Historical Findings

Horses with sinonasal disease can have clinical signs ranging from subtle poor performance, epiphora, or head shaking to the more common nasal discharge, facial swelling, and difficult breathing. Because many horses are not presented until the signs are obvious, disease can be at an advanced stage by the time the horse is first evaluated. Understanding the progression historically can be vital to establishing a valid differential diagnosis list and ensuring that appropriate diagnostic tests are undertaken. In particular, changes in the volume, odor, timing, nature, duration, and laterality of discharge over time can be extremely informative.

Physical Examination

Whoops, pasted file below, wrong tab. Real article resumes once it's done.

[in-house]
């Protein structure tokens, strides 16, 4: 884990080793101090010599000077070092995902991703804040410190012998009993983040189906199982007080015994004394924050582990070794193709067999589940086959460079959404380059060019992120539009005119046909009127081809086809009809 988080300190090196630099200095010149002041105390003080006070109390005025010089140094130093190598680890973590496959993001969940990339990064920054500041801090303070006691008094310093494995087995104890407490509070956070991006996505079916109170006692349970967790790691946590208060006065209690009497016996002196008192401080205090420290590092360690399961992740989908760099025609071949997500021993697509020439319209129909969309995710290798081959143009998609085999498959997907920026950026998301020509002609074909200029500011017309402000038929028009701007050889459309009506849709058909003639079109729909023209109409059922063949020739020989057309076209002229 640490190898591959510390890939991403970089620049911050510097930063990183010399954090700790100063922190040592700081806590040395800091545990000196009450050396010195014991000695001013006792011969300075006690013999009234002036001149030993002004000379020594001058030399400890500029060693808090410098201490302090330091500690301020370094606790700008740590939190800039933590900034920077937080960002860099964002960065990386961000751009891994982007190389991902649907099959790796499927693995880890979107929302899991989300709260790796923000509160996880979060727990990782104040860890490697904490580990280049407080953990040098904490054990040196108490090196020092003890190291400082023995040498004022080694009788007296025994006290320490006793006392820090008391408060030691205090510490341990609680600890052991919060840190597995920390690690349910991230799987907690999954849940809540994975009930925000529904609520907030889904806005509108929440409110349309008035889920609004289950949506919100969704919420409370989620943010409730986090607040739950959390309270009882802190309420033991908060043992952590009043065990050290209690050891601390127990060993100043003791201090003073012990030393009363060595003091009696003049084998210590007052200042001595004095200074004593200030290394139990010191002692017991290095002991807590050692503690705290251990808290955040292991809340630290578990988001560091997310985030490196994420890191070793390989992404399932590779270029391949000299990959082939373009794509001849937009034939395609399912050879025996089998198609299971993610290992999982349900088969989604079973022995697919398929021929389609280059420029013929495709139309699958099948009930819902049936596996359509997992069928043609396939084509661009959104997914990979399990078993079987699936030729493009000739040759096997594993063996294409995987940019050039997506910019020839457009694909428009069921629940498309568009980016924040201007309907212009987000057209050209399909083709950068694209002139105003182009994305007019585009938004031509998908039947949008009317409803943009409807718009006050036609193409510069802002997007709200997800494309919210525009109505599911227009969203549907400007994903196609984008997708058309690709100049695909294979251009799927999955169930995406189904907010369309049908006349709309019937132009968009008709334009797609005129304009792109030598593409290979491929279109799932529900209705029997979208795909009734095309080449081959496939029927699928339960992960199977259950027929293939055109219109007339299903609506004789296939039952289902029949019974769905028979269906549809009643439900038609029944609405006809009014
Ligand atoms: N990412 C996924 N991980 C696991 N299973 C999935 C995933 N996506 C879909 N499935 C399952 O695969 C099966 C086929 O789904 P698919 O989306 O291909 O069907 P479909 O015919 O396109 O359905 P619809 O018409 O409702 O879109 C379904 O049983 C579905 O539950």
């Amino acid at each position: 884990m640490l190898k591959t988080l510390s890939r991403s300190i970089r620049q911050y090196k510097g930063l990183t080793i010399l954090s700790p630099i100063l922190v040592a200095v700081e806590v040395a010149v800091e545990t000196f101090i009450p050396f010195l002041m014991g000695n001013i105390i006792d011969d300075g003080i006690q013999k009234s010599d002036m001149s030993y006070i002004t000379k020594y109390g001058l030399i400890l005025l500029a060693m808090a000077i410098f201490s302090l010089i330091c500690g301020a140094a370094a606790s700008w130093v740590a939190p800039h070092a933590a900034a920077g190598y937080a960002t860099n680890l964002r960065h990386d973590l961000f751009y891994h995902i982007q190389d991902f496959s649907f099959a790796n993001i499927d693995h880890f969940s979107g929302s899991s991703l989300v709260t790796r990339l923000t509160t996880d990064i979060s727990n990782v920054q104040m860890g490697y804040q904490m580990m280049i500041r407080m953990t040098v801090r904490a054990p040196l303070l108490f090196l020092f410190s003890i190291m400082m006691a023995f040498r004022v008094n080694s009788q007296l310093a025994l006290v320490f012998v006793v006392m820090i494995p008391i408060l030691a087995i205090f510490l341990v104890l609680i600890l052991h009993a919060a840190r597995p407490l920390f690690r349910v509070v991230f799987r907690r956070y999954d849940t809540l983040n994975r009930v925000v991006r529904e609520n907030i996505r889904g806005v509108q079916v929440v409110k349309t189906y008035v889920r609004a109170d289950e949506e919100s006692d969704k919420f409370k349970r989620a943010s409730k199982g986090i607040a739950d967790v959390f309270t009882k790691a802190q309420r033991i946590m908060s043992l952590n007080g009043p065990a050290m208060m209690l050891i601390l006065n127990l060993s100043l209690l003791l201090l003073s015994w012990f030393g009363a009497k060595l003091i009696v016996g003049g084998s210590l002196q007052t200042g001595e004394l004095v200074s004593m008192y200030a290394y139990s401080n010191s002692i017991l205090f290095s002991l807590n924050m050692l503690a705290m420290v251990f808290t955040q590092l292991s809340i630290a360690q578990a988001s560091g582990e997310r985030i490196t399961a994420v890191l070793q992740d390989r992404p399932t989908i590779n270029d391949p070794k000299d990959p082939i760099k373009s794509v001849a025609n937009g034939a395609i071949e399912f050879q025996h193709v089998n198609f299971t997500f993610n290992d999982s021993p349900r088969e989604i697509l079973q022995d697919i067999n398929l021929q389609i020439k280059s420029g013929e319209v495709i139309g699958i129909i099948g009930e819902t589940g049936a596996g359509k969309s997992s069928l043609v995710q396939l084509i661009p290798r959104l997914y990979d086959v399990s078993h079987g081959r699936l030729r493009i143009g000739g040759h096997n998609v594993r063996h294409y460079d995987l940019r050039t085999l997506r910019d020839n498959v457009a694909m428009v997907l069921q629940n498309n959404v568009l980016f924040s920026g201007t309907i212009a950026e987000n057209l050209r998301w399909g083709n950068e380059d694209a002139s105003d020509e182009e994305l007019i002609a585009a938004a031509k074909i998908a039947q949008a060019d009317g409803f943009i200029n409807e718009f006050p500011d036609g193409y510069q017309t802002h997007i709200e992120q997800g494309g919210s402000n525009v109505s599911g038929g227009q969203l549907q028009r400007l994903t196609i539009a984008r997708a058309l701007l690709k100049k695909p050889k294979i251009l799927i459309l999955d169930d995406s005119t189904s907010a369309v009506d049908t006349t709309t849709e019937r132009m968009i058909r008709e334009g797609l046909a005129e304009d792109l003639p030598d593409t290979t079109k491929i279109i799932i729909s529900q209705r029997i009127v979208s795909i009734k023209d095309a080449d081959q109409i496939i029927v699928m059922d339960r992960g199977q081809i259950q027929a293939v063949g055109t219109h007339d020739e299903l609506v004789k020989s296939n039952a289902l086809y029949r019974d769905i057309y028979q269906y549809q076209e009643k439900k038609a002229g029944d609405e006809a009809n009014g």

The head should be evaluated from both sides and in front for symmetry and swellings as well as for pain on palpation. The nares should be dry and free from crusting, except for a small volume of tears evident at the nasolacrimal ostium. Airflow should be tested at the external nares; subtle differences may be more obvious after temporary occlusion of airflow or by the use of strands of cotton to detect airflow. Horses with restricted airflow at any level of the respiratory tract may dilate their nostrils bilaterally. The nostrils should remain mobile and tactile and respond to internal and external palpation. Deformation of the facial contour over the paranasal sinuses indicates pressure buildup within the sinuses and most commonly points to a space-occupying lesion such as a cyst or neoplasia. Severe secondary sinusitis cannot, however, be ruled out as a cause of facial distortion because complete occlusion of drainage can result in sufficient pressure to cause distortion. Although percussion of the sinuses for fluid- or soft tissue–induced dullness and palpation of the lymph nodes should form part of any routine physical examination of the head, the findings are often equivocal and difficult to interpret definitively.